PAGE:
Lynn, you can do much better than momofuku noodle bar...try ippudo on 4th and 9th...they dance all over the corpse of momo noodle...

                                  I had the spotted pig burger a couple of months ago. Happy to report no decline in quality. IMO, still top 3 in NYC.

                                  Brandy library is well worth a visit if you can swing it.

                                  1. re: Scotty100

                                    Many thanks. I've read up on ippudo. You may have swayed me. Admittedly, I'm a bit caught up in the Chang hype. We share a love for pig and expletives.

                                    Glad to hear Spotted Pig is still rockin' it. Glad a chick can still dish, if you know what I mean.

                                    Mmmm, dim sum, noodles... I'm swimming in choices with only 48 hours and one vial of insulin. What will I do? :)

                                    1. re: lynnlato

                                      I'm a fan of Chang too...love the Ssam bar and momo Ko is the best meal I've ever eaten. However, Ippudo's noodles are off the chart and their berkshire pig is superb. I was a big fan of momo noodle when it first came onto the scene but I think it has declined big time over the last 18 months.

                                      Oh, and Ippudo's version of the momo pork bun is superb. Definitely superior.

                                      1. re: lynnlato

                                        hey lynn,
                                        i suppose you've already nailed down your gastric itinerary this late in the day, but if by chance you do read this, just mosey over one or two blocks east from mulberry for fine dining. mott and elizabeth streets, between houston and spring have at least seven truly fine dining establishments among them; ignore all of us kibbitzers, and eat by chance.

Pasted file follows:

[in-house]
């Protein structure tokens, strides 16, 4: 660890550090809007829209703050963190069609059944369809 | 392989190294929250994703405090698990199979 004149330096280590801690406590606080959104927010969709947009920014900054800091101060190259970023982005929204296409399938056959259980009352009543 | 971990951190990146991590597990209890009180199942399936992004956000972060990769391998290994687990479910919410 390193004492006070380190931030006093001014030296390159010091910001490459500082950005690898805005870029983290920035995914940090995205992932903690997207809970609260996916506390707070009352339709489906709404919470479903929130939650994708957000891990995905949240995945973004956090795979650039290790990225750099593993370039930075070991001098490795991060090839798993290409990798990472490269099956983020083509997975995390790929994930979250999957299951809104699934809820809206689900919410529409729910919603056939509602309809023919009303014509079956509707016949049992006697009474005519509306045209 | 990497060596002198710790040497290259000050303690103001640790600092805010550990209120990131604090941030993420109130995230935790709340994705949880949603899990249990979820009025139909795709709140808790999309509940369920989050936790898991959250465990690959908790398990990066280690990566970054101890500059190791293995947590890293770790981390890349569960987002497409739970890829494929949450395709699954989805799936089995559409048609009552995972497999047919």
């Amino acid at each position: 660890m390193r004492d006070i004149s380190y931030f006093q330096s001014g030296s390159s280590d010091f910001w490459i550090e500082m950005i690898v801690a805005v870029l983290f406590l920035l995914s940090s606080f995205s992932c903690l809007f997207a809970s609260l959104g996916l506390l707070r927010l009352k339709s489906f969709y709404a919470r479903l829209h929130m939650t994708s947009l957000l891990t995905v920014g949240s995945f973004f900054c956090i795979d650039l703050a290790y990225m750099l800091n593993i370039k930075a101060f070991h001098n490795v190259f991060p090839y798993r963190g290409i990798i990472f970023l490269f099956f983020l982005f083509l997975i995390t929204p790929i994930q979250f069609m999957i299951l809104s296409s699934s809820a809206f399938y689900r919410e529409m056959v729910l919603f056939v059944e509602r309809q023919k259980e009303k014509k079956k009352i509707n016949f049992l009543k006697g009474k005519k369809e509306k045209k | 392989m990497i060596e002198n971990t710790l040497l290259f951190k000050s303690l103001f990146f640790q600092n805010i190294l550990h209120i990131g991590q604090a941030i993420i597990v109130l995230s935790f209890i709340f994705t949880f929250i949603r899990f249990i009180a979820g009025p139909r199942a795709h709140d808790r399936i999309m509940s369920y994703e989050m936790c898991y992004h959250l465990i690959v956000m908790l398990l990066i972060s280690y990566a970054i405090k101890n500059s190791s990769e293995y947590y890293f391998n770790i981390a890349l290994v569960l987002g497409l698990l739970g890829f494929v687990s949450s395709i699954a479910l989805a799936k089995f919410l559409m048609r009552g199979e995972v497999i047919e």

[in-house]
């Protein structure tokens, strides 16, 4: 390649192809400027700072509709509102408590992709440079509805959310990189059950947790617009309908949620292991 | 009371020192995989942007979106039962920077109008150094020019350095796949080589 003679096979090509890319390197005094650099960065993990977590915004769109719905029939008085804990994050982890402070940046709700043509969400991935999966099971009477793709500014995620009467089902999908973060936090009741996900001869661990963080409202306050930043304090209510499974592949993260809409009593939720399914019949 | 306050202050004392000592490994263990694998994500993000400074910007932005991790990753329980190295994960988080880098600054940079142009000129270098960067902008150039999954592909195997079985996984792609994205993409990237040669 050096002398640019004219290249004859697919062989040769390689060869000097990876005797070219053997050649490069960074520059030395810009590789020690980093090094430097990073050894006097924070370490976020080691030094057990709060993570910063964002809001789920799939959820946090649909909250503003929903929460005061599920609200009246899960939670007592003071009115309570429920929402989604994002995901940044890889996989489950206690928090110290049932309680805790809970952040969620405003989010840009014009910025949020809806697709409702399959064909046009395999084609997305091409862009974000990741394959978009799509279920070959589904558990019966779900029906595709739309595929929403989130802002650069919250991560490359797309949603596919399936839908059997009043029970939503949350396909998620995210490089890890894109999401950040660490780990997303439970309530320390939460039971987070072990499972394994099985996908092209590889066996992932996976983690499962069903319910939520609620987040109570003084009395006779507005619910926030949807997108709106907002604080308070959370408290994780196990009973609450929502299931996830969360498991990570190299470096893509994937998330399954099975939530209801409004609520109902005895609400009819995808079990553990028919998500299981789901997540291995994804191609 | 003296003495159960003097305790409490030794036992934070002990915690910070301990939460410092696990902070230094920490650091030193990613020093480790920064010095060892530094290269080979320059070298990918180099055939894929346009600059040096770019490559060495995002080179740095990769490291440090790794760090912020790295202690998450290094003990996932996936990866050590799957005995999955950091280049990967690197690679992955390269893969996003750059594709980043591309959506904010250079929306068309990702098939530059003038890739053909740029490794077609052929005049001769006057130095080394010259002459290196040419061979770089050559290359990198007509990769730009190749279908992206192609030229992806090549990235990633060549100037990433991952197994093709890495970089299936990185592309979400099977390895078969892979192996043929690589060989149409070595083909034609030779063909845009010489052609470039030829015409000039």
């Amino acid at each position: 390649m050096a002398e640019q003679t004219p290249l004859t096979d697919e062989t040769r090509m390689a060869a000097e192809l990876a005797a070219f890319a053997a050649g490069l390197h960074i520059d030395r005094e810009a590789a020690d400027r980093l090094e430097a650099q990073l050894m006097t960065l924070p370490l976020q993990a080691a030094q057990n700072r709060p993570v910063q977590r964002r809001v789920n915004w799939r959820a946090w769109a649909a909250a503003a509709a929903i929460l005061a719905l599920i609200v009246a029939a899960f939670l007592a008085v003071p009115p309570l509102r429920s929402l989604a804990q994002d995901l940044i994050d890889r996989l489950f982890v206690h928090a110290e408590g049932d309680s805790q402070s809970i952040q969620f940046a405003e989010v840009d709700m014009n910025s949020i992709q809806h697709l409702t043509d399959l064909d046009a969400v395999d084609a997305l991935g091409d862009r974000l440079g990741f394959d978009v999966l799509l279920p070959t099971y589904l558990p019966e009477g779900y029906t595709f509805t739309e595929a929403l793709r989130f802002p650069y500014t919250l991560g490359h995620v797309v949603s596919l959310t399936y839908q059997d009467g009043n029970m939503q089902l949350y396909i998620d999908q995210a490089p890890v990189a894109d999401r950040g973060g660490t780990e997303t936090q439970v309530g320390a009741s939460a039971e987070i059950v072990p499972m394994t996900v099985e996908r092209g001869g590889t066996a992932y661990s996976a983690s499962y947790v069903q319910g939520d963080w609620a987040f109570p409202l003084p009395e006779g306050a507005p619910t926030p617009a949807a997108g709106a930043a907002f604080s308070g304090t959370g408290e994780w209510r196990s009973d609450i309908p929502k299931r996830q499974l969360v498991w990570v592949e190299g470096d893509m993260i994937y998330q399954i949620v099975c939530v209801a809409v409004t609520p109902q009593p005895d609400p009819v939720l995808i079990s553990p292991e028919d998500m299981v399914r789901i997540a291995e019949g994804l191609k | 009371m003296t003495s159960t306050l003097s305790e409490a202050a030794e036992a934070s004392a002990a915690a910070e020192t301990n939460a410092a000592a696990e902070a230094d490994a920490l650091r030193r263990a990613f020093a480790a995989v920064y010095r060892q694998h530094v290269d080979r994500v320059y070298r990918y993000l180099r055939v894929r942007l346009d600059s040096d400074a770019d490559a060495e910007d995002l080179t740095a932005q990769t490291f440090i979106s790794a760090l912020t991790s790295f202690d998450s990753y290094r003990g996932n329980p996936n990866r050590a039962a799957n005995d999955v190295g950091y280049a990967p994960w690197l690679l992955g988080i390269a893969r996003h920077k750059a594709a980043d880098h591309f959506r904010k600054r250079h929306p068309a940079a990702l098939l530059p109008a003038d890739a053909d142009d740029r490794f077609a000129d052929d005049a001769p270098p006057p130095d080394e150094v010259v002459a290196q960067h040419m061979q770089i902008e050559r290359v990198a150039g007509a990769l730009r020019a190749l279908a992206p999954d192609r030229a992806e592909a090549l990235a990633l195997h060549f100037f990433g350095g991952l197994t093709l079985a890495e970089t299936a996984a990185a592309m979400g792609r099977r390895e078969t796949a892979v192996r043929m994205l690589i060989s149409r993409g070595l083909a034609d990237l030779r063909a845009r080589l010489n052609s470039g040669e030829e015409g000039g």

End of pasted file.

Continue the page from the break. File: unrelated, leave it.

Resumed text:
p.s. dante actually wrote about the san gennaro festival more than seven centuries ago: an inferno, not a paradiso. i avoid that thing like the plague.

                                        1. re: Phil Ogelos

                                          I'd love to see your list of fine dining establishments there, for my own reference, if you'd care to provide some names. :-)

                                      2. re: Scotty100

                                        "you can do much better than momofuku noodle bar...try ippudo on 4th and 9th"

                                        What's the comparison? Despite its name, Momofuku Noodle Bar is not known for its ramen, but for a bunch of other things. I say that as someone who hasn't been there but does recognize that - based on everything I've read and that people have told me - it is a different type of restaurant than a ramen house.

                                        1. re: Pan

                                          Momo noodle bar made its name with its bowl of "momo ramen" which is still the dish you compare this place to others. Their pork buns are probably just as famous. Granted they have switched up the apps and introduced the fried korean style chicken dinner but the pork ramen is still the focal point. Sadly, it just ain't what it used to be and gets its ass kicked by several other places in town. Of which Ippudo is best.

                                          Also, momo noodle's beer pricing is obscene. In fact, their pricing in general is waaayy over-the-top.

                                          1. re: Scotty100